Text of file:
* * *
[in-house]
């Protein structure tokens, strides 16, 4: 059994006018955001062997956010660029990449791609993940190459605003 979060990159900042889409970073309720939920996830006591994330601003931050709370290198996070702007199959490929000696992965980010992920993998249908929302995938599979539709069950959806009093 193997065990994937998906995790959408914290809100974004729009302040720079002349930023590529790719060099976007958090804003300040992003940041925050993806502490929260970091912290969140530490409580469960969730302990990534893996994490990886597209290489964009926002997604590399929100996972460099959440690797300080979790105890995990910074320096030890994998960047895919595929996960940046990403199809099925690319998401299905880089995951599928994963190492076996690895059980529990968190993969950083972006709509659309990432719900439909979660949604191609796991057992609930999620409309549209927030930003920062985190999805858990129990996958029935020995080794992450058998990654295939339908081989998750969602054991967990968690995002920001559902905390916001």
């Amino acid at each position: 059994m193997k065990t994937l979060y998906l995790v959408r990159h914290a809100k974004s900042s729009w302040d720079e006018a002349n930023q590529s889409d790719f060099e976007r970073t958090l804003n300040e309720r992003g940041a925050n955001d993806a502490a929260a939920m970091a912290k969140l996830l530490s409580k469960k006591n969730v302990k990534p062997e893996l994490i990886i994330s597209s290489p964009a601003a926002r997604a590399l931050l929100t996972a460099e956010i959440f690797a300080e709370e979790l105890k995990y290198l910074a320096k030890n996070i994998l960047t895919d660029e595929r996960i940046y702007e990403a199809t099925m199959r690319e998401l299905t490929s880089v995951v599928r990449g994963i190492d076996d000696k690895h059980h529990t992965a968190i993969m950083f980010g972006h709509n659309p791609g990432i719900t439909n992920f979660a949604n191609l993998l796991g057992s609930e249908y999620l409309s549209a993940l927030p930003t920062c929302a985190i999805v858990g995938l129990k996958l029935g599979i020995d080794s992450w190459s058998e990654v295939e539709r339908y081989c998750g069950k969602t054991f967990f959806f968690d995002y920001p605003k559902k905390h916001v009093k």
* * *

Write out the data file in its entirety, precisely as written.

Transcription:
[in-house]
């Protein structure tokens, strides 16, 4: 059994006018955001062997956010660029990449791609993940190459605003 979060990159900042889409970073309720939920996830006591994330601003931050709370290198996070702007199959490929000696992965980010992920993998249908929302995938599979539709069950959806009093 193997065990994937998906995790959408914290809100974004729009302040720079002349930023590529790719060099976007958090804003300040992003940041925050993806502490929260970091912290969140530490409580469960969730302990990534893996994490990886597209290489964009926002997604590399929100996972460099959440690797300080979790105890995990910074320096030890994998960047895919595929996960940046990403199809099925690319998401299905880089995951599928994963190492076996690895059980529990968190993969950083972006709509659309990432719900439909979660949604191609796991057992609930999620409309549209927030930003920062985190999805858990129990996958029935020995080794992450058998990654295939339908081989998750969602054991967990968690995002920001559902905390916001």
């Amino acid at each position: 059994m193997k065990t994937l979060y998906l995790v959408r990159h914290a809100k974004s900042s729009w302040d720079e006018a002349n930023q590529s889409d790719f060099e976007r970073t958090l804003n300040e309720r992003g940041a925050n955001d993806a502490a929260a939920m970091a912290k969140l996830l530490s409580k469960k006591n969730v302990k990534p062997e893996l994490i990886i994330s597209s290489p964009a601003a926002r997604a590399l931050l929100t996972a460099e956010i959440f690797a300080e709370e979790l105890k995990y290198l910074a320096k030890n996070i994998l960047t895919d660029e595929r996960i940046y702007e990403a199809t099925m199959r690319e998401l299905t490929s880089v995951v599928r990449g994963i190492d076996d000696k690895h059980h529990t992965a968190i993969m950083f980010g972006h709509n659309p791609g990432i719900t439909n992920f979660a949604n191609l993998l796991g057992s609930e249908y999620l409309s549209a993940l927030p930003t920062c929302a985190i999805v858990g995938l129990k996958l029935g599979i020995d080794s992450w190459s058998e990654v295939e539709r339908y081989c998750g069950k969602t054991f967990f959806f968690d995002y920001p605003k559902k905390h916001v009093k």